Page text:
The CEO’s job is to grow owners’ capital by growing the value per share or by paying out dividends, even if that means shrinking or selling parts of the business.
It’s easy to assume that the CEO’s job is to be an operator – the person in the company ultimately responsible for hiring, brand building, corporate culture, product development, sales, compliance, and so on. But the CEO’s primary responsibility is not to the business; her primary responsibility is to the owners of the business. The business is served by operating it, the owners are served by growing their capital, and those two activities are not necessarily the same. Owners’ capital grows by increasing the intrinsic value of their share of the business or by paying them a dividend.
CEOs can grow intrinsic value using capital in four ways:
- invest in existing operations,
- buy other businesses,
- pay down debt, or
- buy back shares.
Investing in existing operations – hiring people, building factories, or running marketing campaigns – and buying other businesses can significantly grow intrinsic value when done well. That ability is what separates great operators from the rest.
Paying down debt makes sense when the company can’t use the capital to generate higher returns than the cost of the debt or when holding the debt exposes the company to too much risk.
Buying back shares makes sense when the market is undervaluing the company. When that’s the case, buying back shares can be a tax-efficient way for the CEO to increase intrinsic value for those owners who choose to keep their shares.
CEOs can get capital from three sources:
- internal cash flow,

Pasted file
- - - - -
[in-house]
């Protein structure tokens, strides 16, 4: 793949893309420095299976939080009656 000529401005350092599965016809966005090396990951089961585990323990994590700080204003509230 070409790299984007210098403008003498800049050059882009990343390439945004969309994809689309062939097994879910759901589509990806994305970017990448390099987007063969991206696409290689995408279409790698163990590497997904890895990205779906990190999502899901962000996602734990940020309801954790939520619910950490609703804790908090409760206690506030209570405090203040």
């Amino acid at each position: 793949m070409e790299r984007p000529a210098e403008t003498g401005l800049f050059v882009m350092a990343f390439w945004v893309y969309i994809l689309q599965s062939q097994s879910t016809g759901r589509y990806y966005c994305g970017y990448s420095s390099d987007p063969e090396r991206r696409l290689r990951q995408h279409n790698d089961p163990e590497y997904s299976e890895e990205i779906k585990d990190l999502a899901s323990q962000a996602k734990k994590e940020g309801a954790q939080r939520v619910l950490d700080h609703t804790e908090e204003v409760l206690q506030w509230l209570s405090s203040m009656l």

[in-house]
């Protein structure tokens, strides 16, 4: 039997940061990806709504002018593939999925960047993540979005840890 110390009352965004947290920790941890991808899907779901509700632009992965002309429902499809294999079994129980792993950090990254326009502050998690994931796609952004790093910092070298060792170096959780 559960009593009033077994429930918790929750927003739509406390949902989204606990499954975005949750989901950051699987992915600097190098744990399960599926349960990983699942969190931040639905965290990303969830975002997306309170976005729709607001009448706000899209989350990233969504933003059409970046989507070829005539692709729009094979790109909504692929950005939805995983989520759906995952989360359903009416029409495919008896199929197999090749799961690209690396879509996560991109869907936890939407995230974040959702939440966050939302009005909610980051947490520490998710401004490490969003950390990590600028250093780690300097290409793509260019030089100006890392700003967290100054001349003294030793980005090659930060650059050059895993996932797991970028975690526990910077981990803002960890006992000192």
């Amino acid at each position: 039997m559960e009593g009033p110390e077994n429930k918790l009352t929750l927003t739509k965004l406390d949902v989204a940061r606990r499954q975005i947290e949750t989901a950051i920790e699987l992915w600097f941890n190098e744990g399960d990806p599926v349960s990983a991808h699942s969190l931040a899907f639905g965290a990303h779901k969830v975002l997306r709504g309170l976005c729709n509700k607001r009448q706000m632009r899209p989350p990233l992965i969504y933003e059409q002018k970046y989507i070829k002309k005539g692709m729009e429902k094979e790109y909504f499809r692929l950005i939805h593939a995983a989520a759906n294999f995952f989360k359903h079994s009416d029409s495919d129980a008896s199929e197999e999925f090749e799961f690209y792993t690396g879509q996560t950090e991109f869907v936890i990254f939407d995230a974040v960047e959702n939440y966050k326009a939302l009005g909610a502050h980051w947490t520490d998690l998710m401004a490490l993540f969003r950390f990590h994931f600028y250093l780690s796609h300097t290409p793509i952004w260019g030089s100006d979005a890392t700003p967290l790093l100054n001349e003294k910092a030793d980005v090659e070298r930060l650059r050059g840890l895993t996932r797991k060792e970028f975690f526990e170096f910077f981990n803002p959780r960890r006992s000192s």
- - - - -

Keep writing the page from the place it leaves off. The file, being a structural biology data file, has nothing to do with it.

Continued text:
- raising debt, or
- issuing equity.
Internal cash flow is the simplest and cheapest source of capital when it’s available.
Raising debt increases risk and the interest on the debt is an ongoing cost. To increase intrinsic value, debt has to be used for something that creates enough value to offset the extra risk and interest cost — perhaps acquiring a business or a license from a regulator.
Issuing equity dilutes existing owners so capital thus raised needs to generate a value increase that offsets the dilution. In other words, it needs to produce a sufficient increase in value per share. But if the market overvalues the company and there are good investment opportunities, issuing equity can be a good source of capital.
How should CEOs choose what to invest in? They should invest in the opportunities with the highest risk-adjusted returns. If they run out of opportunities with estimated returns higher than the market, they should pay any remaining cash back to owners via either share buybacks or dividends so that the owners can allocate it as they prefer.
Taking tax implications for owners into account.
The CEO’s job is to grow owners’ capital by growing the value per share or by paying out dividends, even if that means shrinking or selling parts of the business. For startups, by definition, the return on investing in existing operations is far greater than those of the other options and a startup CEO needs to be an exceptional operator above all else. CEOs of other types of companies need to consider all tools available for growing the owners’ capital.
There are CEOs that delegate almost all operations to others and primarily spend their time on capital allocation – Warren Buffett is the canonical example of that.
Thanks to Jan Sramek for reading drafts of this.
William N. Thorndike Jr., The Outsiders: Eight Unconventional CEOs and Their Radically Rational Blueprint for Success (Boston: Harvard Business Review Press, )
Lawrence A. Cunningham, The Essays of Warren Buffett: Lessons for Investors and Managers (John Wiley & Sons, )
Warren E. Buffett, Letter to the Shareholders of Berkshire Hathaway Inc., http://www.berkshirehathaway.com/letters/1993.html ()
Paul Graham, Startup = Growth, http://paulgraham.com/growth.html ()